This is written by Dow Jones Newswires journalist Lim Shie-Lynn.
A leading exporter of palm oil-based products to Japan said Wednesday that the country’s consumption of the cooking oil remains steady for now, despite the devastating earthquake and tsunami on March 11, but demand could potentially increase in the longer term.
“Demand is still steady for now, although the short supply of electricity may prompt many Japanese companies to reduce production hours and disrupt supply chains,” Tsutomu Usui, chief executive of Intercontinental Specialty Fats Sdn Bhd told Dow Jones Newswires.
Looking beyond the potential near-term demand disruptions, however, palm oil may account for a larger share of Japan’s edible oil consumption due to an increasing appetite for food that is free of trans fats, Tsutomu said.
Japan’s dominant power supplier, Tokyo Electric Power Co, introduced rolling blackouts that may last until late April after it lost around 40% of its generating capacity. The March 11 disaster disabled cooling systems at its Fukushima Daiichi power plant, shutting the plants down and triggering a nuclear crisis.
ISF, 80%-owned by the Tokyo-listed Nisshin Oillio Group Ltd and 20%-owned by edible oil firm Lam Soon, is a major producer of premium specialty food fats and oils, exporting around 40,000 tons to Japan last year. The country is the sixth-largest market for Malaysian palm oil, buying close to 600,000 metric tons last year.
Japan consumes around 2.3 million-2.5 million tons of vegetable oils include soyoil, rapeseed oil and palm oil. “The future of palm oil is very bright (in Japan). It is still the cheapest oil available and the move by food manufacturers to remove trans fats will boost imports,” he said.
Seven & I Holdings Co, a major Japanese retail conglomerate, decided in December 2010 to stop selling food products containing trans fats “as much as possible and hoped to eliminate them altogether from the shelves,” Kyodo News reported, citing company sources. The group, which controls 7-Eleven convenience stores, Ito-Yokado supermarkets, Sogo and Seibu department stores, joined other major companies such as McDonald’s Holdings Co (Japan) Ltd to reduce offerings of food items containing trans fats.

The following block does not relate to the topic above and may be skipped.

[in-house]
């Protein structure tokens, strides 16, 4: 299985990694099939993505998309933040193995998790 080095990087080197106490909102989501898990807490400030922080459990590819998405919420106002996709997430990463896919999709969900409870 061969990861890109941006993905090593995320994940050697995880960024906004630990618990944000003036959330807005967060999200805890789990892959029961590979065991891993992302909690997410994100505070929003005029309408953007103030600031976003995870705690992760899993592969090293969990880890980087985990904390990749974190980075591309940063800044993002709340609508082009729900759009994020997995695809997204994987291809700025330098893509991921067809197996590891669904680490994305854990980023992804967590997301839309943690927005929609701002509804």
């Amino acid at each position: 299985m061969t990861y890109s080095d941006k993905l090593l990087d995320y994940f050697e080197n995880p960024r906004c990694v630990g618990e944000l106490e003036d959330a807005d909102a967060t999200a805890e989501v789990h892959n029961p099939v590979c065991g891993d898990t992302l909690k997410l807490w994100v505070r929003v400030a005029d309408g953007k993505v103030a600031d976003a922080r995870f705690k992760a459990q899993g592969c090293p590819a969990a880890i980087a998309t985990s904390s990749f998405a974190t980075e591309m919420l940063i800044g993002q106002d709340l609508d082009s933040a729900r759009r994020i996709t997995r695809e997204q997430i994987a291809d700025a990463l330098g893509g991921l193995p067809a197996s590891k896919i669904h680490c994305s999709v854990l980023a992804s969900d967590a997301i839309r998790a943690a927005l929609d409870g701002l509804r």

The move came after Japan’s Consumer Affairs Agency (CAA) asked food manufacturers to voluntarily label the trans fat content of their product earlier this year. While CAA didn’t impose a ban on products with trans fats, Japanese food makers said trans fats labeling may be considered mandatory in the longer term.
Trans fats are created in liquid vegetable oils that have been undergone a chemical process called partial hydrogenation.
Palm oil, a key ingredient in consumer products ranging from instant noodles and cooking oils to margarine and ice cream, is an alternative to oils that have been treated to increase the shelf-life of food products, as it is naturally stable even at room temperatures. Palm oil is higher in the saturated fats is believed to contribute to various health problems than many rival vegetable oils, but trans fats have been found to pose far greater risks to consumers’ health.
Now that regulators and consumer agencies have started to publicize the risks, palm oil is gaining an advantage over rival oils that have been partially hydrogenated to improve stability.
This was published in Jakarta Globe yesterday.
Indonesian palm oil giant Sinar Mas Agro Resources & Technology Tbk and its affiliated companies will invest Rp 9 trillion (US$1 billion) in the space of four to five years to develop its downstream businesses.
“This Rp 9 trillion in investment is likely to absorb around 20,000 workers, directly and indirectly,” company chairman Franky Widjaja said after an inauguration ceremony for a palm oil refinery in Marunda, West Java, on Wednesday.
Sinar Mas Agro Resources & Technology is a division of Sinar Mas Group.
The Marunda refinery is worth Rp 2.3 trillion and is part of the company’s Rp 9 trillion commitment. It has a processing capacity of 300,000 tons of crude palm oil (CPO) per year and is set to produce 168,000 tons of cooking oil and 112,000 tons of margarine. Facilities in the refinery will, later, be expanded to enable it to produce 140,000 tons of cocoa butter substitute annually.
Widjaja said similar refineries would be built in Surabaya, Tarjun in South Kalimantan and Belawan in North Sumatra. “This effort is in line with the government’s policy to boost investment in the manufacturing sector,” he said.
Coordinating Minister for the Economy Hatta Rajasa, Industry Minister MS Hidayat, Trade Minister Mari Elka Pangestu, Chief Coordinating Minister Gita Wirjawan and West Java Vice Governor Dede Yusuf attended the the inauguration ceremony.
Rising commodity prices and efforts to boost the nation’s commodity processing sector have seen more companies pouring money into palm oil products, even though the industry faces challenges from environment activists, land acquisition issues and a complex bureaucracy.
Other food companies, including Nestle and palm oil giant Wilmar, have expressed their commitments to spend more money in Indonesia, the world’s largest producer of palm oil.